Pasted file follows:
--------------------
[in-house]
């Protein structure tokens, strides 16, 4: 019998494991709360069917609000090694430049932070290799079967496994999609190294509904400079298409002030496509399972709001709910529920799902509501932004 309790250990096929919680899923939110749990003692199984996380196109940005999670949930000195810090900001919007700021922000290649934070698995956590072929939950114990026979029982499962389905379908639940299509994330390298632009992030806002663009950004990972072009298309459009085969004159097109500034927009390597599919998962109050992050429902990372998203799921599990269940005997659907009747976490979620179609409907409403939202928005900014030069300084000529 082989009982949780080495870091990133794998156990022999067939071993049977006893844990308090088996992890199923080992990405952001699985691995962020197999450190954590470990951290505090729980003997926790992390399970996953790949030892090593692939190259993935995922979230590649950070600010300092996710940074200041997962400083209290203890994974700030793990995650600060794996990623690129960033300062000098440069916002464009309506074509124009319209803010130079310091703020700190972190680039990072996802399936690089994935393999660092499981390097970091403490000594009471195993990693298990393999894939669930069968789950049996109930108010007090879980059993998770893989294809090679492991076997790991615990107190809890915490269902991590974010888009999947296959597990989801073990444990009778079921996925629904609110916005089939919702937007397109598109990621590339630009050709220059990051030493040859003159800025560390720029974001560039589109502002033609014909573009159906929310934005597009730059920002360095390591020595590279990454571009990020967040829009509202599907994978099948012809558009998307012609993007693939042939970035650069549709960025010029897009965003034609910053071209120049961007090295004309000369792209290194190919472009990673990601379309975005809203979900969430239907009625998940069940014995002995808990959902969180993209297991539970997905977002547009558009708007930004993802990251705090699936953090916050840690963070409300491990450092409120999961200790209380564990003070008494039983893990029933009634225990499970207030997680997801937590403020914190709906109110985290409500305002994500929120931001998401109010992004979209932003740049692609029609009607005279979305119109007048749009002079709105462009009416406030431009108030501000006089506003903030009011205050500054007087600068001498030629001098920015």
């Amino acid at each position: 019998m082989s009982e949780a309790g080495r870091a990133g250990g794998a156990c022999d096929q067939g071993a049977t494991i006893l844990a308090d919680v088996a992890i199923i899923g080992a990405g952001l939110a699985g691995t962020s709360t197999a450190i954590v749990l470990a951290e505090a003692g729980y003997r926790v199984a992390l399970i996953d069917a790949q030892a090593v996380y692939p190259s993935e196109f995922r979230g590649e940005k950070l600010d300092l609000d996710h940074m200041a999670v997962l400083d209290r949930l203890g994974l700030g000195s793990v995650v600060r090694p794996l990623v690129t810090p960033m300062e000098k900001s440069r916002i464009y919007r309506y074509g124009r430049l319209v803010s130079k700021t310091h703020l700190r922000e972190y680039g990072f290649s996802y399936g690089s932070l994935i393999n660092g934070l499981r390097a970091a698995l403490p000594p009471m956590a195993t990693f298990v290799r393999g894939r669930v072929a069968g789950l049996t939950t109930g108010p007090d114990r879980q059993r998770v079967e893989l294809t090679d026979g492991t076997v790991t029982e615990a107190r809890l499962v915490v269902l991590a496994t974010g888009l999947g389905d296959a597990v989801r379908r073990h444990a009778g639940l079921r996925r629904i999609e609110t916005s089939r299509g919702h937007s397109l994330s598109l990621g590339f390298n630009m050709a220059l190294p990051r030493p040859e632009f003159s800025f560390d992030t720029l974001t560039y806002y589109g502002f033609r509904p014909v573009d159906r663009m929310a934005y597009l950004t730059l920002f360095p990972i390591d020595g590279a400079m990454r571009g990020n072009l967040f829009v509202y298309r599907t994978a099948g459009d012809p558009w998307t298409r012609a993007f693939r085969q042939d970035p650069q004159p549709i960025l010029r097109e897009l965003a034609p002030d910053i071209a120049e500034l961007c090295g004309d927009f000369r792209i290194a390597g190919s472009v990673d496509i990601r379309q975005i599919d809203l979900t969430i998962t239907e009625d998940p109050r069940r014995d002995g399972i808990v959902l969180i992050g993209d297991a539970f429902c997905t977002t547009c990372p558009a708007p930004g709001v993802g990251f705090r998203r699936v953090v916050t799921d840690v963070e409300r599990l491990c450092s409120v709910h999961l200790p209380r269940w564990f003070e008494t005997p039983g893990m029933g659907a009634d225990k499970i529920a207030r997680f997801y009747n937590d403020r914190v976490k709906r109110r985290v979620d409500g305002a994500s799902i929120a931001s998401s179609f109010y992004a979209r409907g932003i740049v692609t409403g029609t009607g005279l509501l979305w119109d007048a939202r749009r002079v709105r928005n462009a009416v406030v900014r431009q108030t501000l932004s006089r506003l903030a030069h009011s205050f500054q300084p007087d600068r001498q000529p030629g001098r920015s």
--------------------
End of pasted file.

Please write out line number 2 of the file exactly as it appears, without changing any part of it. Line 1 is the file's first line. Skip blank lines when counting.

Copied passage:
């Protein structure tokens, strides 16, 4: 019998494991709360069917609000090694430049932070290799079967496994999609190294509904400079298409002030496509399972709001709910529920799902509501932004 309790250990096929919680899923939110749990003692199984996380196109940005999670949930000195810090900001919007700021922000290649934070698995956590072929939950114990026979029982499962389905379908639940299509994330390298632009992030806002663009950004990972072009298309459009085969004159097109500034927009390597599919998962109050992050429902990372998203799921599990269940005997659907009747976490979620179609409907409403939202928005900014030069300084000529 082989009982949780080495870091990133794998156990022999067939071993049977006893844990308090088996992890199923080992990405952001699985691995962020197999450190954590470990951290505090729980003997926790992390399970996953790949030892090593692939190259993935995922979230590649950070600010300092996710940074200041997962400083209290203890994974700030793990995650600060794996990623690129960033300062000098440069916002464009309506074509124009319209803010130079310091703020700190972190680039990072996802399936690089994935393999660092499981390097970091403490000594009471195993990693298990393999894939669930069968789950049996109930108010007090879980059993998770893989294809090679492991076997790991615990107190809890915490269902991590974010888009999947296959597990989801073990444990009778079921996925629904609110916005089939919702937007397109598109990621590339630009050709220059990051030493040859003159800025560390720029974001560039589109502002033609014909573009159906929310934005597009730059920002360095390591020595590279990454571009990020967040829009509202599907994978099948012809558009998307012609993007693939042939970035650069549709960025010029897009965003034609910053071209120049961007090295004309000369792209290194190919472009990673990601379309975005809203979900969430239907009625998940069940014995002995808990959902969180993209297991539970997905977002547009558009708007930004993802990251705090699936953090916050840690963070409300491990450092409120999961200790209380564990003070008494039983893990029933009634225990499970207030997680997801937590403020914190709906109110985290409500305002994500929120931001998401109010992004979209932003740049692609029609009607005279979305119109007048749009002079709105462009009416406030431009108030501000006089506003903030009011205050500054007087600068001498030629001098920015």